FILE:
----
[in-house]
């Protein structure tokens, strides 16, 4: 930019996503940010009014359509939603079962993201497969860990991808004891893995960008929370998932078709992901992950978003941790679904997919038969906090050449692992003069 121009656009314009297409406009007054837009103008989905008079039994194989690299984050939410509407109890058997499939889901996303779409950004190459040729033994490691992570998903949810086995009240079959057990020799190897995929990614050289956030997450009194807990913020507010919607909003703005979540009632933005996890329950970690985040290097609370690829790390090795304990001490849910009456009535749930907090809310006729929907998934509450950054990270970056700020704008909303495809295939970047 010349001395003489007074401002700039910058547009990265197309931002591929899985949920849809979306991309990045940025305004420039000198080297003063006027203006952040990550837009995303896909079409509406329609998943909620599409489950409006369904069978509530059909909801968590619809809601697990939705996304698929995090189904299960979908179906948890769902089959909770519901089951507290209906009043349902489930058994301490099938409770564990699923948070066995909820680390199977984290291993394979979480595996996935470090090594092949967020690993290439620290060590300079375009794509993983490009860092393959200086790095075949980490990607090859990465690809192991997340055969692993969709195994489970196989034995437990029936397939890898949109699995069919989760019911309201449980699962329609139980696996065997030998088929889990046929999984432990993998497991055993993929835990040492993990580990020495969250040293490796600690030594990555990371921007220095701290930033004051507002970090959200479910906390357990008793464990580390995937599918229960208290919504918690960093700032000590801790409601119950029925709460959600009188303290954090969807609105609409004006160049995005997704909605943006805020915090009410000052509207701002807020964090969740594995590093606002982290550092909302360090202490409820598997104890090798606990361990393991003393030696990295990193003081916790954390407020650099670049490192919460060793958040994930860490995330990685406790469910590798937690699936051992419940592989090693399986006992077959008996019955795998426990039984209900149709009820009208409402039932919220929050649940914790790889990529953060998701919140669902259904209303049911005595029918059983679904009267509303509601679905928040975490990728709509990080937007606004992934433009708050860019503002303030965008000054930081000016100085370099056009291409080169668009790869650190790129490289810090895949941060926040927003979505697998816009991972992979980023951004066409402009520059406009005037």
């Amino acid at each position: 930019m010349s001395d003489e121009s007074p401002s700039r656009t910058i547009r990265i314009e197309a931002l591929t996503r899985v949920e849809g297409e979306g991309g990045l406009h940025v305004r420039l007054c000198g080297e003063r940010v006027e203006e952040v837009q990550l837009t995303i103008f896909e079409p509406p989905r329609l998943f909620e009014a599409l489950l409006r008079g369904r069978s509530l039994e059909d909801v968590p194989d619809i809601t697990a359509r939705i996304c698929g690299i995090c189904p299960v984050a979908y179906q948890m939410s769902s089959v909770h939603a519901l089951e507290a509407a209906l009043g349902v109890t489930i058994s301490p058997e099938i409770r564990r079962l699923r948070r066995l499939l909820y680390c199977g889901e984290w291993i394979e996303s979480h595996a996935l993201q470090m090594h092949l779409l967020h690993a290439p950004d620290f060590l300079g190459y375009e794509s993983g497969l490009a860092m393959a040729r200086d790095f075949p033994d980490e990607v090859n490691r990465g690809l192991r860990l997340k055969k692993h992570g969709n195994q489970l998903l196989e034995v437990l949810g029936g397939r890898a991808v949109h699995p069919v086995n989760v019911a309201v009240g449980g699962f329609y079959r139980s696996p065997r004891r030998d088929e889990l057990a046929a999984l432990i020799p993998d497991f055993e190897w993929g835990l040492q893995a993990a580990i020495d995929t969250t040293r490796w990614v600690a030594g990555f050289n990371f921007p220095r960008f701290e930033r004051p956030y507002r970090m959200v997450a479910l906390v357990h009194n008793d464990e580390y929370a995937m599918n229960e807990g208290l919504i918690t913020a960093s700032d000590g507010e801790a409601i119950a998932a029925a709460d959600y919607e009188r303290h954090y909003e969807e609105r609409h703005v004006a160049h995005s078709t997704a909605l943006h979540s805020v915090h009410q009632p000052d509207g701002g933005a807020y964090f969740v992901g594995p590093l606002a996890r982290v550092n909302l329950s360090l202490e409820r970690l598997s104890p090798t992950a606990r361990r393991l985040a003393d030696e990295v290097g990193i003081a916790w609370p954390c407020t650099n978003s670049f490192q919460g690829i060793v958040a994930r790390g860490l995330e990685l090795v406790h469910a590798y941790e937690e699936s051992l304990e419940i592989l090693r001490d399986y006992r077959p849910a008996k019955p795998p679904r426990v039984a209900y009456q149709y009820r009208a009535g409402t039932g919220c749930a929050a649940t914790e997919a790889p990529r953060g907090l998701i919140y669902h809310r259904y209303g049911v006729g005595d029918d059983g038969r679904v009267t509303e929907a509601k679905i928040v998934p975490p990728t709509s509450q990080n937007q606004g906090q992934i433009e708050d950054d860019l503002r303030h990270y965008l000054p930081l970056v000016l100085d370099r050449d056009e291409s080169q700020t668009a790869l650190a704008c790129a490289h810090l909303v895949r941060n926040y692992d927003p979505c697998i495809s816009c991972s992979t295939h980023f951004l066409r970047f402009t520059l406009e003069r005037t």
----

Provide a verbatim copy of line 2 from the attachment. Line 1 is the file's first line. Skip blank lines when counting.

């Protein structure tokens, strides 16, 4: 930019996503940010009014359509939603079962993201497969860990991808004891893995960008929370998932078709992901992950978003941790679904997919038969906090050449692992003069 121009656009314009297409406009007054837009103008989905008079039994194989690299984050939410509407109890058997499939889901996303779409950004190459040729033994490691992570998903949810086995009240079959057990020799190897995929990614050289956030997450009194807990913020507010919607909003703005979540009632933005996890329950970690985040290097609370690829790390090795304990001490849910009456009535749930907090809310006729929907998934509450950054990270970056700020704008909303495809295939970047 010349001395003489007074401002700039910058547009990265197309931002591929899985949920849809979306991309990045940025305004420039000198080297003063006027203006952040990550837009995303896909079409509406329609998943909620599409489950409006369904069978509530059909909801968590619809809601697990939705996304698929995090189904299960979908179906948890769902089959909770519901089951507290209906009043349902489930058994301490099938409770564990699923948070066995909820680390199977984290291993394979979480595996996935470090090594092949967020690993290439620290060590300079375009794509993983490009860092393959200086790095075949980490990607090859990465690809192991997340055969692993969709195994489970196989034995437990029936397939890898949109699995069919989760019911309201449980699962329609139980696996065997030998088929889990046929999984432990993998497991055993993929835990040492993990580990020495969250040293490796600690030594990555990371921007220095701290930033004051507002970090959200479910906390357990008793464990580390995937599918229960208290919504918690960093700032000590801790409601119950029925709460959600009188303290954090969807609105609409004006160049995005997704909605943006805020915090009410000052509207701002807020964090969740594995590093606002982290550092909302360090202490409820598997104890090798606990361990393991003393030696990295990193003081916790954390407020650099670049490192919460060793958040994930860490995330990685406790469910590798937690699936051992419940592989090693399986006992077959008996019955795998426990039984209900149709009820009208409402039932919220929050649940914790790889990529953060998701919140669902259904209303049911005595029918059983679904009267509303509601679905928040975490990728709509990080937007606004992934433009708050860019503002303030965008000054930081000016100085370099056009291409080169668009790869650190790129490289810090895949941060926040927003979505697998816009991972992979980023951004066409402009520059406009005037």